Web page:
If I had been the OP I'd probably wanted to smack the boy, cuss out the mom, and take my kid's toy and maybe one of his--just for good measure.
Ha!

I love it when the gd-zenmasters reveal their human side
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#200 of 228 Old 11-28-2007, 07:26 PM
 
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Yeah, but some of the toys in the OP's situation ARE supposed to be shared if found--like the tricycle. I think it's trickier in her case b/c of those extra elements.

I definitely agree that the owner--in general--gets to kind of call the shots with their stuff. And that sometimes there's just stuff that isn't up for sharing--and I still think kids ought to be able to bring that stuff where they want.

But I think the original situation is a bit different.
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#201 of 228 Old 11-28-2007, 07:30 PM
 
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Originally Posted by sunnmama View Post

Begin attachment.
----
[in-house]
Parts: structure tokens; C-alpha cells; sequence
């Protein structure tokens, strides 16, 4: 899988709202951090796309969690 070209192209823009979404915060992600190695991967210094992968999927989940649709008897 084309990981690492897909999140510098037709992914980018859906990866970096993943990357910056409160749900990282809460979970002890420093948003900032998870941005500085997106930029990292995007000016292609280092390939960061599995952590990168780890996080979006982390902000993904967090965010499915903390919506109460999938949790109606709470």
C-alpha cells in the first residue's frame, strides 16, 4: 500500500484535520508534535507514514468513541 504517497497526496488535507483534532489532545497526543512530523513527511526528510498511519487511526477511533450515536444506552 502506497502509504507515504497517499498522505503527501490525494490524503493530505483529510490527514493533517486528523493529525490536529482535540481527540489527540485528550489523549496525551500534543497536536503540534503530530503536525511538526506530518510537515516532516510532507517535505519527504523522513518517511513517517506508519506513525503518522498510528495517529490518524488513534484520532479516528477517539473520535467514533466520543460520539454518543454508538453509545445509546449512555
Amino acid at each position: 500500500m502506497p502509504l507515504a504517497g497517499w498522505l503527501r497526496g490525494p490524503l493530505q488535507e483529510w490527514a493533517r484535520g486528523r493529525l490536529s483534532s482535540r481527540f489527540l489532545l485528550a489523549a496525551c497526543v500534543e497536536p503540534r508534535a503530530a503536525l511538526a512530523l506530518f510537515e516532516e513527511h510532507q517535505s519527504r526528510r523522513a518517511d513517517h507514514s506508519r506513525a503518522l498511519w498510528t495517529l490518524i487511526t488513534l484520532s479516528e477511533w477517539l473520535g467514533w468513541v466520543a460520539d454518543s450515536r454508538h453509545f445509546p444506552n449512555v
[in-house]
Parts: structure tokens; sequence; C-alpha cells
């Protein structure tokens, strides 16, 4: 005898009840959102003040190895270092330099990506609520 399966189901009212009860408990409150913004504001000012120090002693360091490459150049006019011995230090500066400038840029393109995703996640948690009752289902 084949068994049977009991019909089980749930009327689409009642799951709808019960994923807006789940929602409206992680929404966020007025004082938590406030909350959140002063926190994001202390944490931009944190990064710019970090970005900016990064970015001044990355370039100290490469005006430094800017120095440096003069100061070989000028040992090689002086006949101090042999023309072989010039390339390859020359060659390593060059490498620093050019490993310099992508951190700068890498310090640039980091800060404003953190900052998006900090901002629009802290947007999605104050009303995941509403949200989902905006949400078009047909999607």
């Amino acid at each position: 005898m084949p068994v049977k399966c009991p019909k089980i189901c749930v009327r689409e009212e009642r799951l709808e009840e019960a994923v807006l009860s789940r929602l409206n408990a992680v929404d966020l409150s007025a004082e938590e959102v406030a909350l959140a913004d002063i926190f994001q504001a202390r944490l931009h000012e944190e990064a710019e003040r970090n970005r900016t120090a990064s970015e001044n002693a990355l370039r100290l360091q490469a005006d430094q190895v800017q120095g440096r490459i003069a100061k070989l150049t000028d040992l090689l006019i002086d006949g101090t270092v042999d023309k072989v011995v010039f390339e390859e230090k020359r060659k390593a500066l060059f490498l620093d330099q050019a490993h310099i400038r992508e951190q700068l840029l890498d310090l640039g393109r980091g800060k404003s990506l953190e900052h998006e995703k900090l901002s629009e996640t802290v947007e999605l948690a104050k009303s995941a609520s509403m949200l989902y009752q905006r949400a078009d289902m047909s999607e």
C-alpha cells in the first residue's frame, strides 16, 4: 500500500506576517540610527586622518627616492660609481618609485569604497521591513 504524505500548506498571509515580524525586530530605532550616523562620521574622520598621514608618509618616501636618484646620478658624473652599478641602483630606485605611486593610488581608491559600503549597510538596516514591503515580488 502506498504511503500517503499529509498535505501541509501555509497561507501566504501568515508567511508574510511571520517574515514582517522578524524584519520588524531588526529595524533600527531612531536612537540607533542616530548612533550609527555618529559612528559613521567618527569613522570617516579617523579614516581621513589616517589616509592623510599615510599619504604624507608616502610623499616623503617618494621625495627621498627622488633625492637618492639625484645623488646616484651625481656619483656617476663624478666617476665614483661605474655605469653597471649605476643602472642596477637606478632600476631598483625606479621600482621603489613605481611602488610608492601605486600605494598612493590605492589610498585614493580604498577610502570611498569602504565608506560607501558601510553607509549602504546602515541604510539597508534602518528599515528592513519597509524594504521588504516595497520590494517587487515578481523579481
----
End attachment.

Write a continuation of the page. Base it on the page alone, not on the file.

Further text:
Ha!

I love it when the gd-zenmasters reveal their human side
Hee! But, I am *hardly* a gd-zenmaster!

Quite honestly, the reason I try to get into a co-operative mindframe about this stuff is b/c I will go right into smackdown mode if it starts to be a power struggle/pissing match. ANd of course, god blessed me with a mini-me who does the exact same thing. Consensus is better for me....for us!
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#202 of 228 Old 11-28-2007, 07:32 PM
 
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Originally Posted by thismama View Post
I think lots of us are talking about problem solving. But IMO there is problem solving and then there is song and dance. Giving the child an explanation of the importance of the toy and a chance to return it, and then removing it when he is not cooperative, is problem solving IMO. Standing around begging while he turns it into a major extended drama is song and dance.
Yep.
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#203 of 228 Old 11-28-2007, 07:33 PM
 
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Originally Posted by monkey's mom View Post
Yeah, but some of the toys in the OP's situation ARE supposed to be shared if found--like the tricycle. I think it's trickier in her case b/c of those extra elements.

I definitely agree that the owner--in general--gets to kind of call the shots with their stuff. And that sometimes there's just stuff that isn't up for sharing--and I still think kids ought to be able to bring that stuff where they want.

But I think the original situation is a bit different.